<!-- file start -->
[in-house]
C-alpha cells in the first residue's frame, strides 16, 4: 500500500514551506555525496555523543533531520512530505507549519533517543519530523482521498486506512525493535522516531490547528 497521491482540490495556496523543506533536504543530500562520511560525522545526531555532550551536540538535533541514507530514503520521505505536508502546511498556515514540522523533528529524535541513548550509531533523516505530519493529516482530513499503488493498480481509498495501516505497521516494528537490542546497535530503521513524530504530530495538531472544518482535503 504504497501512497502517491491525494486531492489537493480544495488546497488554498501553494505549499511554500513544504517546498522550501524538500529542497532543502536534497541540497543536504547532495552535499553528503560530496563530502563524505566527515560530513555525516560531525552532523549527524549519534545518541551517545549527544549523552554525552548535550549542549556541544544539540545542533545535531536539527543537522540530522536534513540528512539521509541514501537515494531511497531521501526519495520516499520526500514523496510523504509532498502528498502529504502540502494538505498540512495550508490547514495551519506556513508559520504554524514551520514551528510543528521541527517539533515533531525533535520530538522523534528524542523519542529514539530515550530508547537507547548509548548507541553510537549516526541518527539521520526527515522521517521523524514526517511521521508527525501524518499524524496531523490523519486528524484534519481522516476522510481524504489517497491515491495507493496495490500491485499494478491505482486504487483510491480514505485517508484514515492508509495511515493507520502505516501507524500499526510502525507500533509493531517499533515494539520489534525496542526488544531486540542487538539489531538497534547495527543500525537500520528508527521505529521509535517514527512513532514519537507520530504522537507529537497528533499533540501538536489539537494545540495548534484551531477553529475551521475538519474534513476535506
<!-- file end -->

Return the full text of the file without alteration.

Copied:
[in-house]
C-alpha cells in the first residue's frame, strides 16, 4: 500500500514551506555525496555523543533531520512530505507549519533517543519530523482521498486506512525493535522516531490547528 497521491482540490495556496523543506533536504543530500562520511560525522545526531555532550551536540538535533541514507530514503520521505505536508502546511498556515514540522523533528529524535541513548550509531533523516505530519493529516482530513499503488493498480481509498495501516505497521516494528537490542546497535530503521513524530504530530495538531472544518482535503 504504497501512497502517491491525494486531492489537493480544495488546497488554498501553494505549499511554500513544504517546498522550501524538500529542497532543502536534497541540497543536504547532495552535499553528503560530496563530502563524505566527515560530513555525516560531525552532523549527524549519534545518541551517545549527544549523552554525552548535550549542549556541544544539540545542533545535531536539527543537522540530522536534513540528512539521509541514501537515494531511497531521501526519495520516499520526500514523496510523504509532498502528498502529504502540502494538505498540512495550508490547514495551519506556513508559520504554524514551520514551528510543528521541527517539533515533531525533535520530538522523534528524542523519542529514539530515550530508547537507547548509548548507541553510537549516526541518527539521520526527515522521517521523524514526517511521521508527525501524518499524524496531523490523519486528524484534519481522516476522510481524504489517497491515491495507493496495490500491485499494478491505482486504487483510491480514505485517508484514515492508509495511515493507520502505516501507524500499526510502525507500533509493531517499533515494539520489534525496542526488544531486540542487538539489531538497534547495527543500525537500520528508527521505529521509535517514527512513532514519537507520530504522537507529537497528533499533540501538536489539537494545540495548534484551531477553529475551521475538519474534513476535506